I would have guessed there are some resolution limits. For a traditional [line of sight?] camera, the resolution is limited by the imager and https://en.wikipedia.org/wiki/Angular_resolution . What limits are at play for non-line-of-sight imaging?
In NLOS (and traditional photography) the scene to be imaged is illuminated with N photons but the detector only receives M photons worth of signal back, where M<<N. So future people are going to need:
1) helmet-mounted lasers capable of sustained very high power output, to increase the signal enough to get over the quantum detection threshold
2) to slow their roll, so a lot of imaging can occur before they round the corner
or both. There are already practical limitations on laser power output in air because the air will turn into plasma along the beam path. Similarly, for NLOS you need to not burn up and destroy the surface that you're using to bounce the light around the corner.
Or can they?
If the detector elements were part of a quantum computer (or a quantum computing "chip", whatever that will turn out to be) they would be able to analyze all the photon paths (Feynman paths) bouncing back from the subject, even those that would decohere / collapse away in a traditional detector.
IANAP, but wouldn't a quantum chip be able to perform some amount of NLOS by analyzing the paths of even a single photon?
How about "averaging" several attempts to compose a single shot? Would it be possible to shine lasers of multiple wavelengths to achieve better results? maybe varying angles as-well?
High end mobile phone cameras take hundreds of shots over a second or more to reduce noise, and rely on the fact they can estimate movement of things in the frame with optical flow and a gyroscope.
is that because light reflects differently across the same paper due to different colors (black vs. white)?
In ray optics, shadows from point sources are black and white. (If half of the sun is obscured, the surface it illuminates is half as bright, but that's pretty obvious.) That's very old school. Newton could get it right, even though he got particles and waves entirely wrong.
In wave/electromagnetic optics, shadows are shades of grey. Just like water waves can be ripples at one end of a beach, crashing surf at the other, and vary continuously in between.
In quantum optics, shadows are a superposition of different shades of grey, due to shot noise from the photons. That matters if you're doing very precise interference measurements, but not when you're taking photographs, no matter how short the exposure.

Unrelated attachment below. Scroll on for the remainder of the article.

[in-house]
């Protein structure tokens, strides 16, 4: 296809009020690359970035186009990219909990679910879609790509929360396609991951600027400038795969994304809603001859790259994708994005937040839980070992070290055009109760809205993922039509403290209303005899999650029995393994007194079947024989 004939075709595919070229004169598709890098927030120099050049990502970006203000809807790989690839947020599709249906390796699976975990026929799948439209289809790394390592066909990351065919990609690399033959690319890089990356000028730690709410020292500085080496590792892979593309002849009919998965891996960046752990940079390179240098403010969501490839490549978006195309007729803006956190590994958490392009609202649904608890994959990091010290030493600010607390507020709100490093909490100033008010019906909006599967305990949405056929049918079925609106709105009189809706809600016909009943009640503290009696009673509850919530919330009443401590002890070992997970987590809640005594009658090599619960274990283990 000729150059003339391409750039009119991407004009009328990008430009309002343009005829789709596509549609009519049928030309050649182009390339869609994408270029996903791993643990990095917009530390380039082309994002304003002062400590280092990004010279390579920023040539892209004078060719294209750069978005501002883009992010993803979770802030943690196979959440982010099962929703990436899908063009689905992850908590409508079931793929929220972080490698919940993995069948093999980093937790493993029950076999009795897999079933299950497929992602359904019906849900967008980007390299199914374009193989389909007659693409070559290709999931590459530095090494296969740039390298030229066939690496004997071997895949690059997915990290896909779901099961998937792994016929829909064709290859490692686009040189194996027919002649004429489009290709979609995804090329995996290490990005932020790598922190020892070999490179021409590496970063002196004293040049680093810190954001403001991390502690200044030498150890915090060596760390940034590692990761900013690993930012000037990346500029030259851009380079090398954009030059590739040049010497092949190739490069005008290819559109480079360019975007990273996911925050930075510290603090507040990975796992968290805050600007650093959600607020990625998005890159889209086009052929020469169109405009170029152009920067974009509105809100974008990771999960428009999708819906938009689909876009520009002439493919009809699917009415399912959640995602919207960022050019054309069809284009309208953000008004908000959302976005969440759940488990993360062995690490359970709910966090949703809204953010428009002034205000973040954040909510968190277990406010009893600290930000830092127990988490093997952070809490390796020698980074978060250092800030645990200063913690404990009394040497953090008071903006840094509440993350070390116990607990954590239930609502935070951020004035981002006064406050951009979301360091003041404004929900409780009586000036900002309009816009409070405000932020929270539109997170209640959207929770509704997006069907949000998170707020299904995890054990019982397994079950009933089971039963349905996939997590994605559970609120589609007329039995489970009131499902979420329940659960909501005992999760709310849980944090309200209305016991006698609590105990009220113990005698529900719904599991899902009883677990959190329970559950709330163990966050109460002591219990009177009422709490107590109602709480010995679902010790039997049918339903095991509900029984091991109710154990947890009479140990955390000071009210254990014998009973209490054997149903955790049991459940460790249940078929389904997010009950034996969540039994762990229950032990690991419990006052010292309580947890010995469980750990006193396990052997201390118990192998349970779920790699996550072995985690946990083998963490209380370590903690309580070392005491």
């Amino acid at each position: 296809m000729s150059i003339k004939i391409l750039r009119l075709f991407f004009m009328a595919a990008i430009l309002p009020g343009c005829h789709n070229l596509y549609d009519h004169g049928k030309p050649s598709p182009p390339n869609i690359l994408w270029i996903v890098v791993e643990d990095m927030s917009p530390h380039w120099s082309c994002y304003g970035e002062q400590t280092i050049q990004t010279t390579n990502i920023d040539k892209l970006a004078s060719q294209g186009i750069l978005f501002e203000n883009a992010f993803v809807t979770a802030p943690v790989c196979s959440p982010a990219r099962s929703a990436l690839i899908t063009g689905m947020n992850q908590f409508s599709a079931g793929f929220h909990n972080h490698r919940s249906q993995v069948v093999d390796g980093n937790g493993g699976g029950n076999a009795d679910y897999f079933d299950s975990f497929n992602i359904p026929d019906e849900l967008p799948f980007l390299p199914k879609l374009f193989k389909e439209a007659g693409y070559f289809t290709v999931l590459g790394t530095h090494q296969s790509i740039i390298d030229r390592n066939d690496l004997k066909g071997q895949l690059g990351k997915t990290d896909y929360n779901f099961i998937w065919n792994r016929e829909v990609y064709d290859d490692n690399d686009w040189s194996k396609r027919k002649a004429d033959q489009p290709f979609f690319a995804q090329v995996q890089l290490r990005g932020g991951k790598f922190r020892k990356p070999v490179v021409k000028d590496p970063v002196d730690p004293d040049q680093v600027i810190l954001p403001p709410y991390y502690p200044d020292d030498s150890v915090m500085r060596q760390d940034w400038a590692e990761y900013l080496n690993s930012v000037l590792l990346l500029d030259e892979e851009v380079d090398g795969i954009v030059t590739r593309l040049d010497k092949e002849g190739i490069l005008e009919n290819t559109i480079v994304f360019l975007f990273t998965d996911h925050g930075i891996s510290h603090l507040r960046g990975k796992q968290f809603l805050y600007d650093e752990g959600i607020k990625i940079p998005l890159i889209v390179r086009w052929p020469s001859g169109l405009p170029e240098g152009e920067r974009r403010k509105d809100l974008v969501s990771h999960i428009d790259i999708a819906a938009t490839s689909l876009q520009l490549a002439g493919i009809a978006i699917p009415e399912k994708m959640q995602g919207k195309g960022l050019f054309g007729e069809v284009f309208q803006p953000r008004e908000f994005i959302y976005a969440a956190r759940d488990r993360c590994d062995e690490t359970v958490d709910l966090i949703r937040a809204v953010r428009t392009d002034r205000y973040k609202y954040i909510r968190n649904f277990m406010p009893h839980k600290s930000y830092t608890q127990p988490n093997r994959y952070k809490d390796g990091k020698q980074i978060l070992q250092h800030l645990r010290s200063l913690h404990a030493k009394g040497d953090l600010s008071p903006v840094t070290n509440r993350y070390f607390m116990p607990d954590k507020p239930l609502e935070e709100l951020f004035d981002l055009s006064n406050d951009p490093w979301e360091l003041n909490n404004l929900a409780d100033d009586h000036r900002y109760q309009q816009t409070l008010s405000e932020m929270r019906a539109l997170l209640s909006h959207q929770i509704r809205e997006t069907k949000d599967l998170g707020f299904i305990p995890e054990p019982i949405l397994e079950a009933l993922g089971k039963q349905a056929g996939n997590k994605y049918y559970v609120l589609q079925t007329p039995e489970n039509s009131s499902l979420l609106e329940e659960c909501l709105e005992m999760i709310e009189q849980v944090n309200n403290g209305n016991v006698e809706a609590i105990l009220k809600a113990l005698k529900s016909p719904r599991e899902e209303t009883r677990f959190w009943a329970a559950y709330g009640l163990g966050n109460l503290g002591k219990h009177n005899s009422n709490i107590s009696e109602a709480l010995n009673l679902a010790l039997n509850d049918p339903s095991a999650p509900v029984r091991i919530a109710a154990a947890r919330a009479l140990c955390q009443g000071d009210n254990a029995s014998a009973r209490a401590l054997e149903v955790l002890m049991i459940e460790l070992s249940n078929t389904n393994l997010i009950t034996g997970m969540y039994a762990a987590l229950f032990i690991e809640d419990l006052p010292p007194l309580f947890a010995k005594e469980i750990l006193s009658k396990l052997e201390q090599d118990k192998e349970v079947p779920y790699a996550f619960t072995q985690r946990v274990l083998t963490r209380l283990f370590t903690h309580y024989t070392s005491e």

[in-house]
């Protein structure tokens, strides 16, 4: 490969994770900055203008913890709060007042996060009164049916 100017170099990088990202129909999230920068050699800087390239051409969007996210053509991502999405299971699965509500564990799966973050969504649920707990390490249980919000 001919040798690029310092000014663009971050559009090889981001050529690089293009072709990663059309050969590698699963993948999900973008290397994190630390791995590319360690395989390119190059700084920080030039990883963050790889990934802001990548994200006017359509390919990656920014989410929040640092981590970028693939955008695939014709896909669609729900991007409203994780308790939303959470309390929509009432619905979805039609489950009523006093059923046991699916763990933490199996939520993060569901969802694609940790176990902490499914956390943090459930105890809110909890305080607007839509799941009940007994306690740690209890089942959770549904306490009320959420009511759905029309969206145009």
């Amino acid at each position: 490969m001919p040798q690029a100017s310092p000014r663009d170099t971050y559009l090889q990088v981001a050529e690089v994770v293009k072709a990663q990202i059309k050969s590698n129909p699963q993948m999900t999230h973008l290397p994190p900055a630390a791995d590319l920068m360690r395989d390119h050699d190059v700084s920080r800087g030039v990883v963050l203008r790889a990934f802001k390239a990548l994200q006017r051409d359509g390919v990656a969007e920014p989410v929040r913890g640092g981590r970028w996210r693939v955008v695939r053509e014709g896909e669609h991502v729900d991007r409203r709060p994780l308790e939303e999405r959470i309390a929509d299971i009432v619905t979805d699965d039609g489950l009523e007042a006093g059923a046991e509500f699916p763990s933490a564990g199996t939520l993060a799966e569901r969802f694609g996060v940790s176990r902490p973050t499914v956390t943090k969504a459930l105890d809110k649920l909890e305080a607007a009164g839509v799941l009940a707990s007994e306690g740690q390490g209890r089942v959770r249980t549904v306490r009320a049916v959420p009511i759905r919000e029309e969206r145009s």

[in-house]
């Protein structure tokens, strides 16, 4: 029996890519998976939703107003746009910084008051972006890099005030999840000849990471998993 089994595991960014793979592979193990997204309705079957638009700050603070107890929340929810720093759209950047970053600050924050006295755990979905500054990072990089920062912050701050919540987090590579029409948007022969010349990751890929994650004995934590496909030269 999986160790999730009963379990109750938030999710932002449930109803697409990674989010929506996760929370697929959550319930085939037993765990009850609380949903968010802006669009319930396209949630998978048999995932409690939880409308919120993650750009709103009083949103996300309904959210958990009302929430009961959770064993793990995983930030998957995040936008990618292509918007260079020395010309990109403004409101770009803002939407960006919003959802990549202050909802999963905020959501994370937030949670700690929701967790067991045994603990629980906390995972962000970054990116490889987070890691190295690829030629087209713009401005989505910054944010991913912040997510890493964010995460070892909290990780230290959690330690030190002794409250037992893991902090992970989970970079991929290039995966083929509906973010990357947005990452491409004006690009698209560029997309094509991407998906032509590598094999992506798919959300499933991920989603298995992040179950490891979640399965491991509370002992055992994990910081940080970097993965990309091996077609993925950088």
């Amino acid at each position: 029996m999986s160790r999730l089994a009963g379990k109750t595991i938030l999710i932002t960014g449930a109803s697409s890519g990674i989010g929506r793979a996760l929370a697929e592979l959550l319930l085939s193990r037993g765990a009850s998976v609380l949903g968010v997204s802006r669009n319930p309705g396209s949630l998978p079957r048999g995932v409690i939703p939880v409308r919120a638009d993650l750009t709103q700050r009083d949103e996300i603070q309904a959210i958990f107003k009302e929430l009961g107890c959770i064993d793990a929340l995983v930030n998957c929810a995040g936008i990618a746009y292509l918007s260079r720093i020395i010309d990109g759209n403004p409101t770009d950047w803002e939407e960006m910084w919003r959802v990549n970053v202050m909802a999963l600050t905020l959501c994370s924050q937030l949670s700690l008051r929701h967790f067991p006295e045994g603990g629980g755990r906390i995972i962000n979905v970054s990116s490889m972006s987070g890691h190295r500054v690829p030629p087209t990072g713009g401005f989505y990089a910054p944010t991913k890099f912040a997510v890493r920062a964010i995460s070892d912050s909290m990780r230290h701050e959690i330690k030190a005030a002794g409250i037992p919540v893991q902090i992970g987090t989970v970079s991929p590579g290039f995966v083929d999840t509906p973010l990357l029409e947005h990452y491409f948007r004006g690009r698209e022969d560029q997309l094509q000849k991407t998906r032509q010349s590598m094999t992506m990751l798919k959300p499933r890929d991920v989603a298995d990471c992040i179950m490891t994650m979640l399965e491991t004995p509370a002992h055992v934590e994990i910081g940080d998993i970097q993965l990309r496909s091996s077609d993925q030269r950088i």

? Shadows have fuzzy edges in geometric optics as well (unless you're mentioning usually micrometer-scale diffraction effects). It's because illuminators are not point-like, so when viewed near an edge your light source progresses in size until it disappears (penumbra to umbra)
But animals can already "see" round corners using sound and smell. Dogs don't need any sort of line of sight to identify who's nearby and cats have night vision.
The talk contains references future technology to see around corners. This article may have been inspired by the talk, but it certainly makes it much more available for the rest of us.
The reproduced image is an orthogonal projection of this 3D grid of pixel. Any projection could have been chosen. For example the camera projection could have been chosen to obtain exactly the same image.
In theory for slower algorithms in O(N^5) like inverting the rendering engine you can take obstructions, and ray bouncing into account, but the effective resolution will depend on the dynamic range of your measurements, that you can improve a little by increasing exposure time. In practice reflections don't carry enough information.
You can also incorporate phase information (like with holograms) instead of just intensity, if you are able to measure it to get sharper image thanks to coherent imaging. Once you use the phase information, you can improve the spatial resolution, using multiple wavelength.
Could you make a 3D scanner app in conjunction with UBNT and see what could be done....
Also, multipath and time-of-flight is difficult with radio waves, and the EM reflectance is weirder. Light is just much more convenient for this purpose. But - it's not outside of the realm of possible.
With RADAR you get phase information, which helps a lot, and now that 60GHz wifi is a thing the balloon animal has a manageable size :)
Would compressed sensing help? It doesn't need the focus to be precise to reconstruct the scene from a single pixel detector.
Fundamentally, you cannot get something from compressed sensing that you wouldn't be able to otherwise normally.
What would be really interesting to reconstruct what is behind walls using run-of-the-mill hardware.
Similar (in that it's the inverse case) to a bucket of water, if you drop something in it, it creates rippled waves. If you only observe the ripples in the bucket, you can reasonably derive where the thing was likely dropped.
Akin to the Polynesian wave navigation using stick charts: http://thenonist.com/index.php/thenonist/permalink/stick_cha...
You have a grid of water detectors on the grounds, which can tell you where and when a droplet hit the floor.
If at t1 you detect a drop of water at floor coordinates (x,y), you know the height of the ceiling at (x,y) is h1 which you can compute from t1. So you can make an image of the ceiling.
The paper algorithm is a fancier version of this, where the droplets are not falling straight down to the floor, but spread out like sphere ripples. So you need some fft math to deconvolve.
The added benefit of using waves, is that you can see behind the objects, and you have a real 3D and not a 2.5D image.
I've heard of WiFi being used to 3D map buildings for example.